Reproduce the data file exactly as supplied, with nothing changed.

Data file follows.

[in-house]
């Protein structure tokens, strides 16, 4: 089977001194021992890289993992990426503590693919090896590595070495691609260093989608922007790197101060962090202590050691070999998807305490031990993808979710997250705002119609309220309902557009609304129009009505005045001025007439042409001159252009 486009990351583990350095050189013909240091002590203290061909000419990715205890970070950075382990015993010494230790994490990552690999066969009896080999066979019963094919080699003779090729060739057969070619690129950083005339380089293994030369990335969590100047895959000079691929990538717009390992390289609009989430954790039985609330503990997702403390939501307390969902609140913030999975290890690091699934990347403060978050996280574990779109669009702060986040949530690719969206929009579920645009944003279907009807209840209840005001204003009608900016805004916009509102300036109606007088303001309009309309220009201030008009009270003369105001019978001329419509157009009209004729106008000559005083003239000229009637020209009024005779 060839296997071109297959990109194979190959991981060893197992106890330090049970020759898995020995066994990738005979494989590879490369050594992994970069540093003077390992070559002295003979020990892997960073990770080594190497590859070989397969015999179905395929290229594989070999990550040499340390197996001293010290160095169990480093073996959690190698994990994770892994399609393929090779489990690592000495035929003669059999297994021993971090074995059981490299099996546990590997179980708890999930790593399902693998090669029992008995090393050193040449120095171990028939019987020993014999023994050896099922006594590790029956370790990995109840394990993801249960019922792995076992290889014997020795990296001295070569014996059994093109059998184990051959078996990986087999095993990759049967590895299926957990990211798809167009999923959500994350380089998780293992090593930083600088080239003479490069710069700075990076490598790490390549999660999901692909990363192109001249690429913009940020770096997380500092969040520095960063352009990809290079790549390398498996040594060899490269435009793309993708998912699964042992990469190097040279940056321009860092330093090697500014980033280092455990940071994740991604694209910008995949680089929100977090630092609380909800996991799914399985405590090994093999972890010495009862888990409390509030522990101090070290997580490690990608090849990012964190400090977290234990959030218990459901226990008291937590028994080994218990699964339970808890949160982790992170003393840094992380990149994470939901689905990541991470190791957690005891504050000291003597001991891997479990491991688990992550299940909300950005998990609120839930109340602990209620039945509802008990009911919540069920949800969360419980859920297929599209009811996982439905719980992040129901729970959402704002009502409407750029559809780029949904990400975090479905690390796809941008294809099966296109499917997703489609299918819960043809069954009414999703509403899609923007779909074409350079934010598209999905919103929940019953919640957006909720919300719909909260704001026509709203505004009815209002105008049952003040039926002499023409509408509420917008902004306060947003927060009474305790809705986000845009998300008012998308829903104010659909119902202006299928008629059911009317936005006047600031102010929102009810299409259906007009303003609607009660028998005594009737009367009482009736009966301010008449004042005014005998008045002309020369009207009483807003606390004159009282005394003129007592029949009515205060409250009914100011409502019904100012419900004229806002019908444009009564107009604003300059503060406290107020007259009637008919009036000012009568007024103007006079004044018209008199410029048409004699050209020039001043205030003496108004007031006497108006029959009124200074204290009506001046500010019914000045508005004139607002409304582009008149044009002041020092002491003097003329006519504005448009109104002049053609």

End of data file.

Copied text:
[in-house]
């Protein structure tokens, strides 16, 4: 089977001194021992890289993992990426503590693919090896590595070495691609260093989608922007790197101060962090202590050691070999998807305490031990993808979710997250705002119609309220309902557009609304129009009505005045001025007439042409001159252009 486009990351583990350095050189013909240091002590203290061909000419990715205890970070950075382990015993010494230790994490990552690999066969009896080999066979019963094919080699003779090729060739057969070619690129950083005339380089293994030369990335969590100047895959000079691929990538717009390992390289609009989430954790039985609330503990997702403390939501307390969902609140913030999975290890690091699934990347403060978050996280574990779109669009702060986040949530690719969206929009579920645009944003279907009807209840209840005001204003009608900016805004916009509102300036109606007088303001309009309309220009201030008009009270003369105001019978001329419509157009009209004729106008000559005083003239000229009637020209009024005779 060839296997071109297959990109194979190959991981060893197992106890330090049970020759898995020995066994990738005979494989590879490369050594992994970069540093003077390992070559002295003979020990892997960073990770080594190497590859070989397969015999179905395929290229594989070999990550040499340390197996001293010290160095169990480093073996959690190698994990994770892994399609393929090779489990690592000495035929003669059999297994021993971090074995059981490299099996546990590997179980708890999930790593399902693998090669029992008995090393050193040449120095171990028939019987020993014999023994050896099922006594590790029956370790990995109840394990993801249960019922792995076992290889014997020795990296001295070569014996059994093109059998184990051959078996990986087999095993990759049967590895299926957990990211798809167009999923959500994350380089998780293992090593930083600088080239003479490069710069700075990076490598790490390549999660999901692909990363192109001249690429913009940020770096997380500092969040520095960063352009990809290079790549390398498996040594060899490269435009793309993708998912699964042992990469190097040279940056321009860092330093090697500014980033280092455990940071994740991604694209910008995949680089929100977090630092609380909800996991799914399985405590090994093999972890010495009862888990409390509030522990101090070290997580490690990608090849990012964190400090977290234990959030218990459901226990008291937590028994080994218990699964339970808890949160982790992170003393840094992380990149994470939901689905990541991470190791957690005891504050000291003597001991891997479990491991688990992550299940909300950005998990609120839930109340602990209620039945509802008990009911919540069920949800969360419980859920297929599209009811996982439905719980992040129901729970959402704002009502409407750029559809780029949904990400975090479905690390796809941008294809099966296109499917997703489609299918819960043809069954009414999703509403899609923007779909074409350079934010598209999905919103929940019953919640957006909720919300719909909260704001026509709203505004009815209002105008049952003040039926002499023409509408509420917008902004306060947003927060009474305790809705986000845009998300008012998308829903104010659909119902202006299928008629059911009317936005006047600031102010929102009810299409259906007009303003609607009660028998005594009737009367009482009736009966301010008449004042005014005998008045002309020369009207009483807003606390004159009282005394003129007592029949009515205060409250009914100011409502019904100012419900004229806002019908444009009564107009604003300059503060406290107020007259009637008919009036000012009568007024103007006079004044018209008199410029048409004699050209020039001043205030003496108004007031006497108006029959009124200074204290009506001046500010019914000045508005004139607002409304582009008149044009002041020092002491003097003329006519504005448009109104002049053609």